DmC ‘Vergil’s Downfall’ DLC Impressions
This week saw the release of DmC: Devil May Cry’s first piece of story-related downloadable content. Aptly titled ‘Vergil’s Downfall’ the DLC stars Dante’s white-haired twin brother as he embarks on his own frightening trip into limbo and does battle with a variety of old and new baddies. Read on to see what vgu.tv staff writer Nate Hohl thought of the ‘Vergil’s Downfall’ DLC.
*Spoiler Alert!* This article contains plot spoilers. You have been warned….
‘Vergil’s Downfall’ picks up shortly after the end of DmC’ base campaign. Following the heated battle with his brother Dante, Vergil is in rough shape, somehow managing to venture to his mother’s grave with a rather large hole in his chest before collapsing and being pulled into limbo. The cinematics in ‘Vergil’s Downfall’ are portrayed using stylized drawings, giving them a sort of “moving comic-book” feel. They do a good job of transitioning seamlessly into gameplay but they can be a bit jarring for players who devoted a lot of time to Dante’s campaign.
Unlike Dante, Vergil only has one melee weapon; his Yamato katana, and one ranged weapon; his spirit sword projectiles. Just like with Dante’s grapple moves, Vergil can use demonic and angelic versions of his spirit swords to traverse the environment and reposition both himself and enemies during combat. Vergil can also utilize the popular “angel glide” move from Dante’s campaign to further aid his mobility and traversal capabilities.
The first time a player boots up ‘Vergil’s Downfall’, it provides a prompt to display tutorials for both basic controls and new Vergil-specific controls. Even if you’ve played the base game recently, I’d recommend you opt in for all of the tutorial messages to at least reacquaint yourself with basic strategies and combos. I honestly wish more DLC story-campaigns took the time to reacquaint players, especially if the time between the base game’s release and the DLC’s release is quite lengthy (*cough* Assassin’s Creed III Tyranny of King Washington *cough*).
Despite his smaller arsenal, Vergil’s repertoire of moves is just as robust as his brother’s. As players work their way through the DLC’s expansive six-mission campaign, they can unlock and purchase new combos and attacks and can even unlock angelic and demonic “modes” for Yamato. As with Dante’s weapons, angelic mode consists of quicker, more versatile attacks while demonic mode trades speed for power and damage. Completionists will be happy to hear that, in order to unlock all of Vergil’s moves, multiple playthroughs will be required.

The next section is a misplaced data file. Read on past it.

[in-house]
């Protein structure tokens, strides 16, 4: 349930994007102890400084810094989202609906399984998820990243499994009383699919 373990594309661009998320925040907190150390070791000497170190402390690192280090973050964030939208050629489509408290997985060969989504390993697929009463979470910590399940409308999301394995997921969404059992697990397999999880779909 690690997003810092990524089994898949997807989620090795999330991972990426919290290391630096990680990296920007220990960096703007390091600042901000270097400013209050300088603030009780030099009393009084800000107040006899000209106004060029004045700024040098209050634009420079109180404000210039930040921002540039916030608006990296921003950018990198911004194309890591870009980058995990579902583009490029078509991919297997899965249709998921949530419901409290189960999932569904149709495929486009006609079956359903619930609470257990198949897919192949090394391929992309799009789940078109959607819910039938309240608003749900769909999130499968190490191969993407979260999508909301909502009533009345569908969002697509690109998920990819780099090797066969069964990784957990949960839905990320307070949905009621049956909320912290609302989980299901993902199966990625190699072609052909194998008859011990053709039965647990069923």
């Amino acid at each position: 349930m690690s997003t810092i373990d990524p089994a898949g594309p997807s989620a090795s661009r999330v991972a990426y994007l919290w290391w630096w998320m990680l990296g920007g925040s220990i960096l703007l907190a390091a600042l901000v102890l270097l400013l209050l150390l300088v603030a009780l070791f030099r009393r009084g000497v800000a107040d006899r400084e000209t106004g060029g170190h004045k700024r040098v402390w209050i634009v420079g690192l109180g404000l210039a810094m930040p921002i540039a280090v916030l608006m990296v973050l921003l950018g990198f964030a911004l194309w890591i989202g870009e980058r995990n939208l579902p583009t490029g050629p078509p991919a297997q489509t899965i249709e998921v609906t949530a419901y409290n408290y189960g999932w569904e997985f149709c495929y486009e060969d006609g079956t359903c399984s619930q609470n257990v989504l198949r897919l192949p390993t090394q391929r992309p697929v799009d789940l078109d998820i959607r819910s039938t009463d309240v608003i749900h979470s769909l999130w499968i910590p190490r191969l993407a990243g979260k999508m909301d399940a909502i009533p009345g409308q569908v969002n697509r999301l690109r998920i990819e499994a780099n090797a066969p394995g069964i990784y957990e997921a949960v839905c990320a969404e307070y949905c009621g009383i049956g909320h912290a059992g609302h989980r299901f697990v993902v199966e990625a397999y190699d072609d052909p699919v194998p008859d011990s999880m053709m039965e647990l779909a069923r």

Vergil’s combat-style definitely feels different from Dante’s but it is also more newbie-friendly since players don’t have to worry about switching between different weapons. While Dante was more about raw grit and crazy action, Vergil takes a more refined and elegant approach; using positioning, maneuverability, and tactics to his advantage. Once he acquires his Devil Trigger, Vergil’s options become even more robust; allowing him to conjure a ring of swords that can slice groups of enemies to bits or even summon a doppelganger to aid him during tougher battles.
All of Vergil’s combat tricks will be put to the test as he does battle not only with returning enemies but also with two entirely new enemy types: the Wisp and the Imprisoner. The Wisp is a floating, incorporeal creature that must first be “solidified” using Vergil’s spirit swords before he moves in for the melee kill. Imprisoners on the other hand are large, hulking, four-armed beasts with a multitude of nasty tricks that make them deadly at either close or long-range.
The environments that Vergil explores during his journey through Limbo, while new, don’t look too terribly different from Dante’s Limbo excursions and Downfall’s later missions even have Vergil doing some light backtracking through levels he previously explored. Fortunatly, each mission is jam-packed with its own hidden collectibles such as lost souls and health cross pieces, most of which cannot be attained on the first playthrough, more welcome news for DmC completionists.
Aside from completionist players, I’d really only recommend ‘Vergil’s Downfall’ to die-hard Vergil fans or to those who really want to see the aftermath of DmC’s ending. Downfall ends rather abruptly and, unless you want to go back and collect the missed goodies or unlock new costumes/difficulties, there’s really no reason to play through it more than once. If you happened to get ‘Vergil’s Downfall’ for free through the GameStop pre-order deal, then go ahead and play it. If not, I’d say its $9 asking price is not really worth it unless you know for certain you’re going to be playing through it multiple times.
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